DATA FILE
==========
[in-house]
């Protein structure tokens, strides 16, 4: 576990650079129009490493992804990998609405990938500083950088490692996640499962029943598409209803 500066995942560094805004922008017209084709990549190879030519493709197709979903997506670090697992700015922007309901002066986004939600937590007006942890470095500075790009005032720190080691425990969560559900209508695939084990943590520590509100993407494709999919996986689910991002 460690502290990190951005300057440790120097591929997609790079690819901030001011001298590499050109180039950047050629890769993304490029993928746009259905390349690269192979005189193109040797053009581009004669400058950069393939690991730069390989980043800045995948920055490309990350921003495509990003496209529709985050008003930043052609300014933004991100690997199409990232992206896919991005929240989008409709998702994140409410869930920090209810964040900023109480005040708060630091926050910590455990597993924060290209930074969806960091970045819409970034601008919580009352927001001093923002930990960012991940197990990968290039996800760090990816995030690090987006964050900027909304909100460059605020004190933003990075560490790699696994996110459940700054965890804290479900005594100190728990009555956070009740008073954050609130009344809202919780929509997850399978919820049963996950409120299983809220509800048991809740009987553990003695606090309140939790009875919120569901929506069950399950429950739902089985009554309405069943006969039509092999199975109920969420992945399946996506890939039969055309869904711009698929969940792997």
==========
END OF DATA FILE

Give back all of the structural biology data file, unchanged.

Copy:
[in-house]
């Protein structure tokens, strides 16, 4: 576990650079129009490493992804990998609405990938500083950088490692996640499962029943598409209803 500066995942560094805004922008017209084709990549190879030519493709197709979903997506670090697992700015922007309901002066986004939600937590007006942890470095500075790009005032720190080691425990969560559900209508695939084990943590520590509100993407494709999919996986689910991002 460690502290990190951005300057440790120097591929997609790079690819901030001011001298590499050109180039950047050629890769993304490029993928746009259905390349690269192979005189193109040797053009581009004669400058950069393939690991730069390989980043800045995948920055490309990350921003495509990003496209529709985050008003930043052609300014933004991100690997199409990232992206896919991005929240989008409709998702994140409410869930920090209810964040900023109480005040708060630091926050910590455990597993924060290209930074969806960091970045819409970034601008919580009352927001001093923002930990960012991940197990990968290039996800760090990816995030690090987006964050900027909304909100460059605020004190933003990075560490790699696994996110459940700054965890804290479900005594100190728990009555956070009740008073954050609130009344809202919780929509997850399978919820049963996950409120299983809220509800048991809740009987553990003695606090309140939790009875919120569901929506069950399950429950739902089985009554309405069943006969039509092999199975109920969420992945399946996506890939039969055309869904711009698929969940792997």